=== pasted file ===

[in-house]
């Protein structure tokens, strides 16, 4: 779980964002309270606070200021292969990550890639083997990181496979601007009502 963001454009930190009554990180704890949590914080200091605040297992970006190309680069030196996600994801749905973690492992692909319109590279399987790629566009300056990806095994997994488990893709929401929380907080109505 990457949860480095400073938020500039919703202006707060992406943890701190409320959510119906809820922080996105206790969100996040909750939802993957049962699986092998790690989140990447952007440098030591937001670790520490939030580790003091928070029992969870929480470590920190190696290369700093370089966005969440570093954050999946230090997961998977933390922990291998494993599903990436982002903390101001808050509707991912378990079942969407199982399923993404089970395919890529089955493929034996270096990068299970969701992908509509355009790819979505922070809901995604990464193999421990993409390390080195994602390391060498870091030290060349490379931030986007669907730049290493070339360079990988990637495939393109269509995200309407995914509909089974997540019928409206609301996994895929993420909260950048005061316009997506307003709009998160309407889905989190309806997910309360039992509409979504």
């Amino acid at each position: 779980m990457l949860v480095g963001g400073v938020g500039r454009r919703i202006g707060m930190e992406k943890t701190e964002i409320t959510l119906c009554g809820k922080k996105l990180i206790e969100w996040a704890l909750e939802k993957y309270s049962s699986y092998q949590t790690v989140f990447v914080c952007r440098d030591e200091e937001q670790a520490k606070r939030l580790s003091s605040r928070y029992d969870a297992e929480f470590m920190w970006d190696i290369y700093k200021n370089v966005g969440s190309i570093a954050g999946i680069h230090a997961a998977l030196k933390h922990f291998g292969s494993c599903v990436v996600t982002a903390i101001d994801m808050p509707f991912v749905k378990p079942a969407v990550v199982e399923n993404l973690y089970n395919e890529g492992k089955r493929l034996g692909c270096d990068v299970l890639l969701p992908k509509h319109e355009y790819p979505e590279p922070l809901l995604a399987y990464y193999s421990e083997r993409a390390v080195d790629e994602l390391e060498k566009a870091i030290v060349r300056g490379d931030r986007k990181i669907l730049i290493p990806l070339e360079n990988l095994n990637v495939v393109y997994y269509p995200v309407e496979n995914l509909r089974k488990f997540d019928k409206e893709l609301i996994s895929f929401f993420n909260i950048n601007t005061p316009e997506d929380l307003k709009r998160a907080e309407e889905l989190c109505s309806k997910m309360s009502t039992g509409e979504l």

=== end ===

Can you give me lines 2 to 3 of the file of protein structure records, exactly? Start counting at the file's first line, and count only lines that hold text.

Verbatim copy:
């Protein structure tokens, strides 16, 4: 779980964002309270606070200021292969990550890639083997990181496979601007009502 963001454009930190009554990180704890949590914080200091605040297992970006190309680069030196996600994801749905973690492992692909319109590279399987790629566009300056990806095994997994488990893709929401929380907080109505 990457949860480095400073938020500039919703202006707060992406943890701190409320959510119906809820922080996105206790969100996040909750939802993957049962699986092998790690989140990447952007440098030591937001670790520490939030580790003091928070029992969870929480470590920190190696290369700093370089966005969440570093954050999946230090997961998977933390922990291998494993599903990436982002903390101001808050509707991912378990079942969407199982399923993404089970395919890529089955493929034996270096990068299970969701992908509509355009790819979505922070809901995604990464193999421990993409390390080195994602390391060498870091030290060349490379931030986007669907730049290493070339360079990988990637495939393109269509995200309407995914509909089974997540019928409206609301996994895929993420909260950048005061316009997506307003709009998160309407889905989190309806997910309360039992509409979504």
């Amino acid at each position: 779980m990457l949860v480095g963001g400073v938020g500039r454009r919703i202006g707060m930190e992406k943890t701190e964002i409320t959510l119906c009554g809820k922080k996105l990180i206790e969100w996040a704890l909750e939802k993957y309270s049962s699986y092998q949590t790690v989140f990447v914080c952007r440098d030591e200091e937001q670790a520490k606070r939030l580790s003091s605040r928070y029992d969870a297992e929480f470590m920190w970006d190696i290369y700093k200021n370089v966005g969440s190309i570093a954050g999946i680069h230090a997961a998977l030196k933390h922990f291998g292969s494993c599903v990436v996600t982002a903390i101001d994801m808050p509707f991912v749905k378990p079942a969407v990550v199982e399923n993404l973690y089970n395919e890529g492992k089955r493929l034996g692909c270096d990068v299970l890639l969701p992908k509509h319109e355009y790819p979505e590279p922070l809901l995604a399987y990464y193999s421990e083997r993409a390390v080195d790629e994602l390391e060498k566009a870091i030290v060349r300056g490379d931030r986007k990181i669907l730049i290493p990806l070339e360079n990988l095994n990637v495939v393109y997994y269509p995200v309407e496979n995914l509909r089974k488990f997540d019928k409206e893709l609301i996994s895929f929401f993420n909260i950048n601007t005061p316009e997506d929380l307003k709009r998160a907080e309407e889905l989190c109505s309806k997910m309360s009502t039992g509409e979504l």